| Fmaj7b5 | - | | VI | - | | Dm | - | | iv | - | | G* | - | - | - | | VII | - | - | - | |V-of-C|
...but the ending is different to lead in the Chorus.
The second cycle is varied slightly for example triplets in m.5. Here we can hear more clearly the first Maj7th resolving to 8th and simultainously the b5th degree resolving to 4th.
The core of the chorus can be parsed into two AA' cycles of two phrases (2+4). The first of these is the title phrase which is already appeared at the end of the Verses and also a variant of it in the preceding "pre-Chorus". Here in the Chorus II the title phrase is harmonized. The second A phrase rhythmically alters the title phrase.
| C | - | | I | - | | Bb | F | G | C | | bVII | IV | V | I | | C | - | | I | - | | Bb | F | G | Am | | bVII | IV | V | vi |
Beside the use of the modal bVII chord the most interesting thing to note is how the G chord is accompanying a lead melody with three notes NOT featuring in the G Major triad. This is something rare in pop/rock music (see also in "My Love Is Dangerous" and "Ticket To Ride" - Beatles)
The second chorus drops he first half, but it returns for the third chorus again.
The last subsection of the Chorus starts with another variant of the title phrase doubled up. These two phrases are added a concluding third phrase where the bVII chord resolves to Am. We have a 3+5 type syncopation.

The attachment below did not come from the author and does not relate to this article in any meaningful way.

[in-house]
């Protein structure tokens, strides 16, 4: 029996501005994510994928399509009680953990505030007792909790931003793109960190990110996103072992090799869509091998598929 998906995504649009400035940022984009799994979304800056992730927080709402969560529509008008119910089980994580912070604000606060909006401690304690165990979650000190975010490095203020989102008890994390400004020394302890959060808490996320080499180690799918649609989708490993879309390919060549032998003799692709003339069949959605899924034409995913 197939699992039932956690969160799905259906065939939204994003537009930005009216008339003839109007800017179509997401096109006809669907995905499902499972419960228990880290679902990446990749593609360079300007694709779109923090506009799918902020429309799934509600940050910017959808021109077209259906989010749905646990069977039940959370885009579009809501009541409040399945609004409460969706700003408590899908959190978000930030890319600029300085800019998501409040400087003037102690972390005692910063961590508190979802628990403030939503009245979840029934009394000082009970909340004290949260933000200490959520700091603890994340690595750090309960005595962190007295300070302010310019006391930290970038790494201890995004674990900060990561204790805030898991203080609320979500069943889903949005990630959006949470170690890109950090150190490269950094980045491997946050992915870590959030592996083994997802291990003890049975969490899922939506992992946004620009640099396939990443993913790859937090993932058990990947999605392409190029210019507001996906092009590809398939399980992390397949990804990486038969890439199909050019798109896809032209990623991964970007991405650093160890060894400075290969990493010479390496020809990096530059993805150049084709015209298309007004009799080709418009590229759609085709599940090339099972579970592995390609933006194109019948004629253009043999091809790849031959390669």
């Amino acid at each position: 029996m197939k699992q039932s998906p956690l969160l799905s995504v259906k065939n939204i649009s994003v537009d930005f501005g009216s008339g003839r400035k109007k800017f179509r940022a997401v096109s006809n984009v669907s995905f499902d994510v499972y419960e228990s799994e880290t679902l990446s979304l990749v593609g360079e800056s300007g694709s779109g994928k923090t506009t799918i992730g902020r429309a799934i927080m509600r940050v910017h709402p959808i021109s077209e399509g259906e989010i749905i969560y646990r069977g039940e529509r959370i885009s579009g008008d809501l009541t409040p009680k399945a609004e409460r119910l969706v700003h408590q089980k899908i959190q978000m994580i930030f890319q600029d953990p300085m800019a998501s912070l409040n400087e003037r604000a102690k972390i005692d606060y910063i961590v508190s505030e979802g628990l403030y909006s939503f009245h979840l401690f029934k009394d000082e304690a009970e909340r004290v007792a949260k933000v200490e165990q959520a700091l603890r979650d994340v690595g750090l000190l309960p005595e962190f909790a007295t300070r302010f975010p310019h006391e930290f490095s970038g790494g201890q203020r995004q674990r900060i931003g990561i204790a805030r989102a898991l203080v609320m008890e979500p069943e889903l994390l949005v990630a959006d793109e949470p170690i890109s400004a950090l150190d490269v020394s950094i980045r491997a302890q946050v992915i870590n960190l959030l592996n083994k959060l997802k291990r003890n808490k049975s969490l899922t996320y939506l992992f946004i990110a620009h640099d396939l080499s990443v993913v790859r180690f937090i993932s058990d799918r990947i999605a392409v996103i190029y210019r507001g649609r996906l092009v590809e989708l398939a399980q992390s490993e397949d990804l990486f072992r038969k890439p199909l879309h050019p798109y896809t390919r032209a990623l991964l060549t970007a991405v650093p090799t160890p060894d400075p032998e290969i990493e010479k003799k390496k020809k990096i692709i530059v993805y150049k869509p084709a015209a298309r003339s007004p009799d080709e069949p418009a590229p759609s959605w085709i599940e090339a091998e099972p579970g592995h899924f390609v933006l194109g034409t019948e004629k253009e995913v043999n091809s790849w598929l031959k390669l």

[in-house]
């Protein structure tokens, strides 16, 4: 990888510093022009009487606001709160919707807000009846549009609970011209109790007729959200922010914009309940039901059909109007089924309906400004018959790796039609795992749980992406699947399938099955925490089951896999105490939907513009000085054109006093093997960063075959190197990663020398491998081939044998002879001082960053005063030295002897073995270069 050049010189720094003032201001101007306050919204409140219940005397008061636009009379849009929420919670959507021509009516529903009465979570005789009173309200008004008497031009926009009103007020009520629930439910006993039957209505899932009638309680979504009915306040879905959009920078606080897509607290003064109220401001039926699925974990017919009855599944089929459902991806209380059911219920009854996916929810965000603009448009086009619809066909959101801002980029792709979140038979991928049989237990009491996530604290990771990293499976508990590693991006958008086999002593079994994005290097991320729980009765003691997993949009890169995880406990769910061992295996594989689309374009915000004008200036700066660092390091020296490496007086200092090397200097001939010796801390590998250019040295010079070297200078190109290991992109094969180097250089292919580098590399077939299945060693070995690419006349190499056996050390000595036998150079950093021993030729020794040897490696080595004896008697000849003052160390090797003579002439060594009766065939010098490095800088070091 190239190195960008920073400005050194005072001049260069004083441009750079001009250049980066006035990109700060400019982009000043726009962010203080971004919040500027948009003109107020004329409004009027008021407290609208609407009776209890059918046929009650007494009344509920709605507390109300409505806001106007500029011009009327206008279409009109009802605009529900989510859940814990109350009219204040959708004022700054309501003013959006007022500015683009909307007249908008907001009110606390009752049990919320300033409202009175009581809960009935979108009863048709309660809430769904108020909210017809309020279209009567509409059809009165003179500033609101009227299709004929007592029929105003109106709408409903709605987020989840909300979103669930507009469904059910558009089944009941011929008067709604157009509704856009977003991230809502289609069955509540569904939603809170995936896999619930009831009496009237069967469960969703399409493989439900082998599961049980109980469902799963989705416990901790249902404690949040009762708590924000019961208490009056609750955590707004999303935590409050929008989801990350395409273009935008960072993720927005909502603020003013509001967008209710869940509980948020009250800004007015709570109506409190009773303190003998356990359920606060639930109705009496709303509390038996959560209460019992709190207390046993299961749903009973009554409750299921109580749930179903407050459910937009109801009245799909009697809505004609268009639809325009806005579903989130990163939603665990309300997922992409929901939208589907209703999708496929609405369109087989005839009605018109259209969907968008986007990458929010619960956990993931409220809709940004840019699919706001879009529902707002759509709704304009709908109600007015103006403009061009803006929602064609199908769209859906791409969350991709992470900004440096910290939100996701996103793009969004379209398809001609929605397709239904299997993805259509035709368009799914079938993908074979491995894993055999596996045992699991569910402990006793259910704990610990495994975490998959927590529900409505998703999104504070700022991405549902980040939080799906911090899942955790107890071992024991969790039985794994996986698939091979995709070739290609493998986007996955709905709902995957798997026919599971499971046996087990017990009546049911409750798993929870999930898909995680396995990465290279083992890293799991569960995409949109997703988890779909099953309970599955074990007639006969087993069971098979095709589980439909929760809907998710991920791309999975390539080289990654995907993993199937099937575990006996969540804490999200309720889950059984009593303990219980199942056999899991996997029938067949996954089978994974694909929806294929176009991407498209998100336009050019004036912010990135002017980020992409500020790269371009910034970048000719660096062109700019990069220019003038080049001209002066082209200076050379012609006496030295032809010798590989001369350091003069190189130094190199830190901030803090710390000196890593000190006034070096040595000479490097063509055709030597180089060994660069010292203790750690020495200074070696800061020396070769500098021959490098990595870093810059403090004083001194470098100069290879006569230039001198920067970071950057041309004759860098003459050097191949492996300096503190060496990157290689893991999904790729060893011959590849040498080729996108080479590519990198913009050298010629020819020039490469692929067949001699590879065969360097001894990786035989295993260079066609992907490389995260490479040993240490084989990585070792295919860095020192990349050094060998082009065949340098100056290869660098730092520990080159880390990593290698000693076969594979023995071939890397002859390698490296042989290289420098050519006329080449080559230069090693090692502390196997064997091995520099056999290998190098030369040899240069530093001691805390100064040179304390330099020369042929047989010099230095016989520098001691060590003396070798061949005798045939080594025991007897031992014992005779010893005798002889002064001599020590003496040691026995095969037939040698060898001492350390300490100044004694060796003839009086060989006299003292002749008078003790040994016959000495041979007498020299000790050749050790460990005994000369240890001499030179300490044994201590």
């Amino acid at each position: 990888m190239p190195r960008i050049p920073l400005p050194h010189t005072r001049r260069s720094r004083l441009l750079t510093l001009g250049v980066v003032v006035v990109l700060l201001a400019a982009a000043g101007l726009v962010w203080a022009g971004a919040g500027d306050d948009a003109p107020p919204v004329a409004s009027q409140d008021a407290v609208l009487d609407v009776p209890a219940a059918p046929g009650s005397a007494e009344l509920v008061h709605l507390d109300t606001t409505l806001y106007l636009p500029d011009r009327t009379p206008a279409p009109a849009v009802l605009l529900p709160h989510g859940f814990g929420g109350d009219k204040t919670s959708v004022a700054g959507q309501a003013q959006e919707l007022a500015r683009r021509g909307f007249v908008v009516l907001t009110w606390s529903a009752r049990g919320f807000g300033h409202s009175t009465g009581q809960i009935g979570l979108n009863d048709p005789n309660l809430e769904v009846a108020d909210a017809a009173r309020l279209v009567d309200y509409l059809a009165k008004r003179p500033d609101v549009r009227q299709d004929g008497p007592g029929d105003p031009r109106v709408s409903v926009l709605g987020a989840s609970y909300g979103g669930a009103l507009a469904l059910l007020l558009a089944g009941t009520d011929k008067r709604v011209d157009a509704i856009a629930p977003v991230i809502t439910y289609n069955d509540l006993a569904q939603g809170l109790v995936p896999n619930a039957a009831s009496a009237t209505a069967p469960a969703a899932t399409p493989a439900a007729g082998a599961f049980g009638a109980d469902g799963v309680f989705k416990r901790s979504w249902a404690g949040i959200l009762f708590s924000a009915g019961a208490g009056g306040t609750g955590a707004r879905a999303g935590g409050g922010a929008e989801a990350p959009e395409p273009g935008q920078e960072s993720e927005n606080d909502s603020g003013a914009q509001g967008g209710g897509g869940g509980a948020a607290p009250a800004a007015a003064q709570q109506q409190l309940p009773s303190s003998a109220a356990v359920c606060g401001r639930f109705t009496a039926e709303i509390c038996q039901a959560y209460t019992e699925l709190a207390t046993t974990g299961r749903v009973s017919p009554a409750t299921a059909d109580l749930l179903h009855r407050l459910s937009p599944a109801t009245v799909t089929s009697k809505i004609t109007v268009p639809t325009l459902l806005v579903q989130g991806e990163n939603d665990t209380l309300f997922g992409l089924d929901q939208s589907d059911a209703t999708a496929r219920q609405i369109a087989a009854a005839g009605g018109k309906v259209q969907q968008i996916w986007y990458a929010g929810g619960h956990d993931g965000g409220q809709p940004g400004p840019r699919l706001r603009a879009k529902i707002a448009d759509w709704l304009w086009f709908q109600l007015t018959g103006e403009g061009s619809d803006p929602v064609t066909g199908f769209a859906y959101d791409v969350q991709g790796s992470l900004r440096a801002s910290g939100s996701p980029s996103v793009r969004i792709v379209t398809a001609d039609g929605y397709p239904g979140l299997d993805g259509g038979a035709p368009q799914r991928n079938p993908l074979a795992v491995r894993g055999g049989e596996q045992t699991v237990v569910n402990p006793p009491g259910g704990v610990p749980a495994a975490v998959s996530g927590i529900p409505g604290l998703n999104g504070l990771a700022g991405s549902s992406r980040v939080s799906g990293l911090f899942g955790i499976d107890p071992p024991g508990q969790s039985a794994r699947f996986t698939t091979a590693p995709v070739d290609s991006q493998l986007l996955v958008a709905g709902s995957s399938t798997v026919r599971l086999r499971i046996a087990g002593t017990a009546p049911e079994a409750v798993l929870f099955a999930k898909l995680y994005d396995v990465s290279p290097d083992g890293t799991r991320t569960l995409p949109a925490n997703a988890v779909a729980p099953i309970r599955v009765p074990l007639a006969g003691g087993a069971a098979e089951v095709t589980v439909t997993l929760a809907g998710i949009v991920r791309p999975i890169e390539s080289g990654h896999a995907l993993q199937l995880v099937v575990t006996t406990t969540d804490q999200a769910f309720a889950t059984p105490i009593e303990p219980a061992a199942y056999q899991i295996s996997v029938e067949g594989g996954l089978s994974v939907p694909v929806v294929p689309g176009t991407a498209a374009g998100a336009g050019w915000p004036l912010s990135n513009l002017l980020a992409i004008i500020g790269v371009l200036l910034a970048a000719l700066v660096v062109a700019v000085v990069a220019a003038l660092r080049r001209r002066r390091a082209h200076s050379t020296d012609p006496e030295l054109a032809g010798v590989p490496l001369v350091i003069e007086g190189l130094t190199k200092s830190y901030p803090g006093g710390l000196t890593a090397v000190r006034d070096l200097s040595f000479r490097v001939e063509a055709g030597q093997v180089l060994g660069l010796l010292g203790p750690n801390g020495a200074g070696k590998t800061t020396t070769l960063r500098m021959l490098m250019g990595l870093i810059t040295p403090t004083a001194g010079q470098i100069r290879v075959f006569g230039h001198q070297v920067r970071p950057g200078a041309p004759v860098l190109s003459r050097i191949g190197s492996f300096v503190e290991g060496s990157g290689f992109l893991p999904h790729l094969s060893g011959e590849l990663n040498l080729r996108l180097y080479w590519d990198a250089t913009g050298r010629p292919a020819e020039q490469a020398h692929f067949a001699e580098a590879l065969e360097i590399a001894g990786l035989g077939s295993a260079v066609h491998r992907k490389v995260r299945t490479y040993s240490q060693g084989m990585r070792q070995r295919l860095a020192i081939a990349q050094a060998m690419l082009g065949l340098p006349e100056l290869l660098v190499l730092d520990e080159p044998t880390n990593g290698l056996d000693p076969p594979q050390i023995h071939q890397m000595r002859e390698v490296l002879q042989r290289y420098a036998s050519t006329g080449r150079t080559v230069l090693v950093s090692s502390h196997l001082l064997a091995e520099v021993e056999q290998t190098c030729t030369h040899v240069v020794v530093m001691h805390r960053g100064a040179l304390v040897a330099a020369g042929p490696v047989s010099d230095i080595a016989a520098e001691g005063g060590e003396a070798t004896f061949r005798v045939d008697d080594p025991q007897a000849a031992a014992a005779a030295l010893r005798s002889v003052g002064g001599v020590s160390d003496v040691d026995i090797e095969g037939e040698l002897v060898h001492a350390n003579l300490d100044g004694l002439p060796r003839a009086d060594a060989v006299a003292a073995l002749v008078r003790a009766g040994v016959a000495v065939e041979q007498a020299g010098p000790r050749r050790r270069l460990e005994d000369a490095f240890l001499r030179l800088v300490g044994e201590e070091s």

/----- 2x -----\\ | G Am|- | | V vi|- | | Bb7(9)| - | |bVII | - | |bII-of-a
The in m.3 of the second chorus III the G chord is (second) inverted. Also in the second chorus the third phrase is twice as long and added a bass figure. The vocal phrase is restricted for its second half.
IIn the third chorus the second phrase is altered with an acapella break:
| G Cm7/Eb|>6 | | V iii | |
The second break is arranged for synth-orchestra and we have also vocal harmonies in m.3-4 chromatically descending in major triades.
| A A | A A | A A | A G | bass notes | Am F | Am F | Eb D | Db C | chords | i VI |...
The second phrase is not harmonized. Chromatic vibrating treble synth-strings provide crazy backing for the already crazy figure which is reminiscent of the "Death On Two Legs" intro-hook.